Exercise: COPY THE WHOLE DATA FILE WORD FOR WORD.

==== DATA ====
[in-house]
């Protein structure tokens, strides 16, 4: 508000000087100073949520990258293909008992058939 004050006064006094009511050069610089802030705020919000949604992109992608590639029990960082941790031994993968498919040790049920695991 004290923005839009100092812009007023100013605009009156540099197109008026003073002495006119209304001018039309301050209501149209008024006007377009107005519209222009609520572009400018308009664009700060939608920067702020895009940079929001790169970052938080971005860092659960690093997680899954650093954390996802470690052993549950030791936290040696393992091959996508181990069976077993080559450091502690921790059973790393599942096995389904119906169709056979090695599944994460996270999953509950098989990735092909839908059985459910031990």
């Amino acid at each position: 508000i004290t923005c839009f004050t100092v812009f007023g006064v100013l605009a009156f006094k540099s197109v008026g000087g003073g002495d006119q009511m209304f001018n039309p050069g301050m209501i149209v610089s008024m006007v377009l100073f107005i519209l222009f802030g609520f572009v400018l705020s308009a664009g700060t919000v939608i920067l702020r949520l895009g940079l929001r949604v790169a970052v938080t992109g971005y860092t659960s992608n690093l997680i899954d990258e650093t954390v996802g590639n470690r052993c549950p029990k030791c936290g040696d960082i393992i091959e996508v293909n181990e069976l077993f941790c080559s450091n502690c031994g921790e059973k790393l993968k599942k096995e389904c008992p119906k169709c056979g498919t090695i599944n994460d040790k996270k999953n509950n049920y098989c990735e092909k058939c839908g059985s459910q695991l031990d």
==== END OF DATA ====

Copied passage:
[in-house]
């Protein structure tokens, strides 16, 4: 508000000087100073949520990258293909008992058939 004050006064006094009511050069610089802030705020919000949604992109992608590639029990960082941790031994993968498919040790049920695991 004290923005839009100092812009007023100013605009009156540099197109008026003073002495006119209304001018039309301050209501149209008024006007377009107005519209222009609520572009400018308009664009700060939608920067702020895009940079929001790169970052938080971005860092659960690093997680899954650093954390996802470690052993549950030791936290040696393992091959996508181990069976077993080559450091502690921790059973790393599942096995389904119906169709056979090695599944994460996270999953509950098989990735092909839908059985459910031990």
């Amino acid at each position: 508000i004290t923005c839009f004050t100092v812009f007023g006064v100013l605009a009156f006094k540099s197109v008026g000087g003073g002495d006119q009511m209304f001018n039309p050069g301050m209501i149209v610089s008024m006007v377009l100073f107005i519209l222009f802030g609520f572009v400018l705020s308009a664009g700060t919000v939608i920067l702020r949520l895009g940079l929001r949604v790169a970052v938080t992109g971005y860092t659960s992608n690093l997680i899954d990258e650093t954390v996802g590639n470690r052993c549950p029990k030791c936290g040696d960082i393992i091959e996508v293909n181990e069976l077993f941790c080559s450091n502690c031994g921790e059973k790393l993968k599942k096995e389904c008992p119906k169709c056979g498919t090695i599944n994460d040790k996270k999953n509950n049920y098989c990735e092909k058939c839908g059985s459910q695991l031990d």